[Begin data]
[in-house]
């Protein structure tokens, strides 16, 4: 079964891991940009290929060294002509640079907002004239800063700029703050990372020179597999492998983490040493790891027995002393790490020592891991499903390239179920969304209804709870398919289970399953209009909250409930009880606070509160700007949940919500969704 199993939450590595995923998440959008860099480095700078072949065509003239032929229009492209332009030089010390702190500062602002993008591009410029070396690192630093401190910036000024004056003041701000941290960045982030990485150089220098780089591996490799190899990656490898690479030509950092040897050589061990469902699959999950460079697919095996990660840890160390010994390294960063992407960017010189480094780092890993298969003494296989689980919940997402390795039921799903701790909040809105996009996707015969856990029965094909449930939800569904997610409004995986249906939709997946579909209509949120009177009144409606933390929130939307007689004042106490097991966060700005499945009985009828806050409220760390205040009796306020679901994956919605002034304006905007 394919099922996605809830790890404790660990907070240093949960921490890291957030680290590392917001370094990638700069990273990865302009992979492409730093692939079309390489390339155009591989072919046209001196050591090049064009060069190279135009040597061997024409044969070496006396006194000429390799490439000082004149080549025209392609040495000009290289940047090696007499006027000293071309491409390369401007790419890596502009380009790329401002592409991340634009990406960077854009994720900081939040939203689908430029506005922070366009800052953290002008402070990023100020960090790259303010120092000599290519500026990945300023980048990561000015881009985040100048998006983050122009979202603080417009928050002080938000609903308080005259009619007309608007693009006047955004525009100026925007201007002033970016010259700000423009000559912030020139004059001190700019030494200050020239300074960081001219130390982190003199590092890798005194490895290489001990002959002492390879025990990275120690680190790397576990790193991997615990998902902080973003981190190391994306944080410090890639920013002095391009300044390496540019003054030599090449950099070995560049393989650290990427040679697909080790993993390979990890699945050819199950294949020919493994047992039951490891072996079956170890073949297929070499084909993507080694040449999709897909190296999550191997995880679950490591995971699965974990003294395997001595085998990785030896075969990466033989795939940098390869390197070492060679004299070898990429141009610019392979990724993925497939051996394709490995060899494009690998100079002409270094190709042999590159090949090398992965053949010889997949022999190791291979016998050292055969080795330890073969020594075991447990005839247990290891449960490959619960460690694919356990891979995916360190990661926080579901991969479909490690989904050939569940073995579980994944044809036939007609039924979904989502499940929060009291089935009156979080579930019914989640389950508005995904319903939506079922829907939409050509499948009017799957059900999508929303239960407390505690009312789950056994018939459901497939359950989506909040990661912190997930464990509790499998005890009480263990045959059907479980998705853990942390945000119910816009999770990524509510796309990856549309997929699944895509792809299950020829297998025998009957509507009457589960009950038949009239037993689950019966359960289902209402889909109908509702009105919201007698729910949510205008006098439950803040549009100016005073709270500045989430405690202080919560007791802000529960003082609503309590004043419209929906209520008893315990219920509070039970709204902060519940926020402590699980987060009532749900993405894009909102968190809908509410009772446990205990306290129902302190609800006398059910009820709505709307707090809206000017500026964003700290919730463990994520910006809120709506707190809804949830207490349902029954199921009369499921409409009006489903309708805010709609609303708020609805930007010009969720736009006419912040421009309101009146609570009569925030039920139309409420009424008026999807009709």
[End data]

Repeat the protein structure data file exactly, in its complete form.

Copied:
[in-house]
């Protein structure tokens, strides 16, 4: 079964891991940009290929060294002509640079907002004239800063700029703050990372020179597999492998983490040493790891027995002393790490020592891991499903390239179920969304209804709870398919289970399953209009909250409930009880606070509160700007949940919500969704 199993939450590595995923998440959008860099480095700078072949065509003239032929229009492209332009030089010390702190500062602002993008591009410029070396690192630093401190910036000024004056003041701000941290960045982030990485150089220098780089591996490799190899990656490898690479030509950092040897050589061990469902699959999950460079697919095996990660840890160390010994390294960063992407960017010189480094780092890993298969003494296989689980919940997402390795039921799903701790909040809105996009996707015969856990029965094909449930939800569904997610409004995986249906939709997946579909209509949120009177009144409606933390929130939307007689004042106490097991966060700005499945009985009828806050409220760390205040009796306020679901994956919605002034304006905007 394919099922996605809830790890404790660990907070240093949960921490890291957030680290590392917001370094990638700069990273990865302009992979492409730093692939079309390489390339155009591989072919046209001196050591090049064009060069190279135009040597061997024409044969070496006396006194000429390799490439000082004149080549025209392609040495000009290289940047090696007499006027000293071309491409390369401007790419890596502009380009790329401002592409991340634009990406960077854009994720900081939040939203689908430029506005922070366009800052953290002008402070990023100020960090790259303010120092000599290519500026990945300023980048990561000015881009985040100048998006983050122009979202603080417009928050002080938000609903308080005259009619007309608007693009006047955004525009100026925007201007002033970016010259700000423009000559912030020139004059001190700019030494200050020239300074960081001219130390982190003199590092890798005194490895290489001990002959002492390879025990990275120690680190790397576990790193991997615990998902902080973003981190190391994306944080410090890639920013002095391009300044390496540019003054030599090449950099070995560049393989650290990427040679697909080790993993390979990890699945050819199950294949020919493994047992039951490891072996079956170890073949297929070499084909993507080694040449999709897909190296999550191997995880679950490591995971699965974990003294395997001595085998990785030896075969990466033989795939940098390869390197070492060679004299070898990429141009610019392979990724993925497939051996394709490995060899494009690998100079002409270094190709042999590159090949090398992965053949010889997949022999190791291979016998050292055969080795330890073969020594075991447990005839247990290891449960490959619960460690694919356990891979995916360190990661926080579901991969479909490690989904050939569940073995579980994944044809036939007609039924979904989502499940929060009291089935009156979080579930019914989640389950508005995904319903939506079922829907939409050509499948009017799957059900999508929303239960407390505690009312789950056994018939459901497939359950989506909040990661912190997930464990509790499998005890009480263990045959059907479980998705853990942390945000119910816009999770990524509510796309990856549309997929699944895509792809299950020829297998025998009957509507009457589960009950038949009239037993689950019966359960289902209402889909109908509702009105919201007698729910949510205008006098439950803040549009100016005073709270500045989430405690202080919560007791802000529960003082609503309590004043419209929906209520008893315990219920509070039970709204902060519940926020402590699980987060009532749900993405894009909102968190809908509410009772446990205990306290129902302190609800006398059910009820709505709307707090809206000017500026964003700290919730463990994520910006809120709506707190809804949830207490349902029954199921009369499921409409009006489903309708805010709609609303708020609805930007010009969720736009006419912040421009309101009146609570009569925030039920139309409420009424008026999807009709």